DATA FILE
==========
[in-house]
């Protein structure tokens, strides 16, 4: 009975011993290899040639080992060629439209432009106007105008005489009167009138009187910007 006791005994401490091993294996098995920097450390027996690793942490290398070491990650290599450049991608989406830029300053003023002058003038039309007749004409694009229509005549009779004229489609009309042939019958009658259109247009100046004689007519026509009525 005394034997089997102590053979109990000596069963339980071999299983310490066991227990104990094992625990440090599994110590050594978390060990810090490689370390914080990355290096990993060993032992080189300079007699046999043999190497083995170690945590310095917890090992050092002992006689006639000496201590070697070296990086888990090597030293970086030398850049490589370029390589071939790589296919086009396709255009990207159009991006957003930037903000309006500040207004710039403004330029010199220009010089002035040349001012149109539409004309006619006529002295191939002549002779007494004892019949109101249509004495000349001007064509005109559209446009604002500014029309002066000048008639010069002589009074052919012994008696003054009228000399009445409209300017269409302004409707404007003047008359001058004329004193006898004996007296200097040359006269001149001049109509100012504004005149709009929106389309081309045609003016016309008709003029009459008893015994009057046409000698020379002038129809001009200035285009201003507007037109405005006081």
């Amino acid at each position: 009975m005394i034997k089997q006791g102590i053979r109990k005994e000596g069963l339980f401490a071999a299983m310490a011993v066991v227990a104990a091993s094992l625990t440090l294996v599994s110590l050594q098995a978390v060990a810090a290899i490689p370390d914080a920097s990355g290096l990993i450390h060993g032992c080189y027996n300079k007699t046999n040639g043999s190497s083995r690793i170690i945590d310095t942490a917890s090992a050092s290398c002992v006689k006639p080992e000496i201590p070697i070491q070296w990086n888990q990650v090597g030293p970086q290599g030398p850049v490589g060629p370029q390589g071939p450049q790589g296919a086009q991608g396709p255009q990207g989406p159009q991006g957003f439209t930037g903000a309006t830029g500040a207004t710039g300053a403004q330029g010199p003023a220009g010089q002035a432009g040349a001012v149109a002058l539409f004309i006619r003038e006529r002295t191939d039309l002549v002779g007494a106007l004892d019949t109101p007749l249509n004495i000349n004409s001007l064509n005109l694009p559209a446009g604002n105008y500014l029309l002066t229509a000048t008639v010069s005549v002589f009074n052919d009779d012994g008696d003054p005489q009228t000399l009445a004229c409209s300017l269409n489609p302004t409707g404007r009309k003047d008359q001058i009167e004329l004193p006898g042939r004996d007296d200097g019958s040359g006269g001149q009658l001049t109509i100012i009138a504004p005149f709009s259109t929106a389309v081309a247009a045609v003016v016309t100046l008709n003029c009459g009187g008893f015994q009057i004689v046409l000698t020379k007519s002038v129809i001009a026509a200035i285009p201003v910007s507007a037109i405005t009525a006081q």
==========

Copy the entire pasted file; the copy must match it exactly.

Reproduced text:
[in-house]
């Protein structure tokens, strides 16, 4: 009975011993290899040639080992060629439209432009106007105008005489009167009138009187910007 006791005994401490091993294996098995920097450390027996690793942490290398070491990650290599450049991608989406830029300053003023002058003038039309007749004409694009229509005549009779004229489609009309042939019958009658259109247009100046004689007519026509009525 005394034997089997102590053979109990000596069963339980071999299983310490066991227990104990094992625990440090599994110590050594978390060990810090490689370390914080990355290096990993060993032992080189300079007699046999043999190497083995170690945590310095917890090992050092002992006689006639000496201590070697070296990086888990090597030293970086030398850049490589370029390589071939790589296919086009396709255009990207159009991006957003930037903000309006500040207004710039403004330029010199220009010089002035040349001012149109539409004309006619006529002295191939002549002779007494004892019949109101249509004495000349001007064509005109559209446009604002500014029309002066000048008639010069002589009074052919012994008696003054009228000399009445409209300017269409302004409707404007003047008359001058004329004193006898004996007296200097040359006269001149001049109509100012504004005149709009929106389309081309045609003016016309008709003029009459008893015994009057046409000698020379002038129809001009200035285009201003507007037109405005006081």
């Amino acid at each position: 009975m005394i034997k089997q006791g102590i053979r109990k005994e000596g069963l339980f401490a071999a299983m310490a011993v066991v227990a104990a091993s094992l625990t440090l294996v599994s110590l050594q098995a978390v060990a810090a290899i490689p370390d914080a920097s990355g290096l990993i450390h060993g032992c080189y027996n300079k007699t046999n040639g043999s190497s083995r690793i170690i945590d310095t942490a917890s090992a050092s290398c002992v006689k006639p080992e000496i201590p070697i070491q070296w990086n888990q990650v090597g030293p970086q290599g030398p850049v490589g060629p370029q390589g071939p450049q790589g296919a086009q991608g396709p255009q990207g989406p159009q991006g957003f439209t930037g903000a309006t830029g500040a207004t710039g300053a403004q330029g010199p003023a220009g010089q002035a432009g040349a001012v149109a002058l539409f004309i006619r003038e006529r002295t191939d039309l002549v002779g007494a106007l004892d019949t109101p007749l249509n004495i000349n004409s001007l064509n005109l694009p559209a446009g604002n105008y500014l029309l002066t229509a000048t008639v010069s005549v002589f009074n052919d009779d012994g008696d003054p005489q009228t000399l009445a004229c409209s300017l269409n489609p302004t409707g404007r009309k003047d008359q001058i009167e004329l004193p006898g042939r004996d007296d200097g019958s040359g006269g001149q009658l001049t109509i100012i009138a504004p005149f709009s259109t929106a389309v081309a247009a045609v003016v016309t100046l008709n003029c009459g009187g008893f015994q009057i004689v046409l000698t020379k007519s002038v129809i001009a026509a200035i285009p201003v910007s507007a037109i405005t009525a006081q």